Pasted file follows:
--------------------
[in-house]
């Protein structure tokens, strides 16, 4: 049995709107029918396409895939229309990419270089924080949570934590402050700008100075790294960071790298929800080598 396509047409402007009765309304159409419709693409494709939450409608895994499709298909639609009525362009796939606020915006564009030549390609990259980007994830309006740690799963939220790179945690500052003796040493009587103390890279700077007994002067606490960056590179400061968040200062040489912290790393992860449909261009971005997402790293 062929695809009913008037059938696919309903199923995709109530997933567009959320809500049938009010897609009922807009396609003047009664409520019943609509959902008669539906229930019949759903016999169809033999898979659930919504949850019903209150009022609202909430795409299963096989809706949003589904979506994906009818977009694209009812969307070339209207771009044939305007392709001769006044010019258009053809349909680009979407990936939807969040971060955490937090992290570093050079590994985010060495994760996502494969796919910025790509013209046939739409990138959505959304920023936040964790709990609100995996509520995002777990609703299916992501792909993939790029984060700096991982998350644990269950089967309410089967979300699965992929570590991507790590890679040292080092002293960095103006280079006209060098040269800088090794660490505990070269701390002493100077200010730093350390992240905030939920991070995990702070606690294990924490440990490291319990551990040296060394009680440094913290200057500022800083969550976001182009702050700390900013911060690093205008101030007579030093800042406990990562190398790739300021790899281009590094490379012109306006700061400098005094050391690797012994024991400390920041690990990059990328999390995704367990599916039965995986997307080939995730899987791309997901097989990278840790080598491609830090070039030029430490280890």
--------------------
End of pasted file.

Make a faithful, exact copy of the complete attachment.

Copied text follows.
[in-house]
């Protein structure tokens, strides 16, 4: 049995709107029918396409895939229309990419270089924080949570934590402050700008100075790294960071790298929800080598 396509047409402007009765309304159409419709693409494709939450409608895994499709298909639609009525362009796939606020915006564009030549390609990259980007994830309006740690799963939220790179945690500052003796040493009587103390890279700077007994002067606490960056590179400061968040200062040489912290790393992860449909261009971005997402790293 062929695809009913008037059938696919309903199923995709109530997933567009959320809500049938009010897609009922807009396609003047009664409520019943609509959902008669539906229930019949759903016999169809033999898979659930919504949850019903209150009022609202909430795409299963096989809706949003589904979506994906009818977009694209009812969307070339209207771009044939305007392709001769006044010019258009053809349909680009979407990936939807969040971060955490937090992290570093050079590994985010060495994760996502494969796919910025790509013209046939739409990138959505959304920023936040964790709990609100995996509520995002777990609703299916992501792909993939790029984060700096991982998350644990269950089967309410089967979300699965992929570590991507790590890679040292080092002293960095103006280079006209060098040269800088090794660490505990070269701390002493100077200010730093350390992240905030939920991070995990702070606690294990924490440990490291319990551990040296060394009680440094913290200057500022800083969550976001182009702050700390900013911060690093205008101030007579030093800042406990990562190398790739300021790899281009590094490379012109306006700061400098005094050391690797012994024991400390920041690990990059990328999390995704367990599916039965995986997307080939995730899987791309997901097989990278840790080598491609830090070039030029430490280890």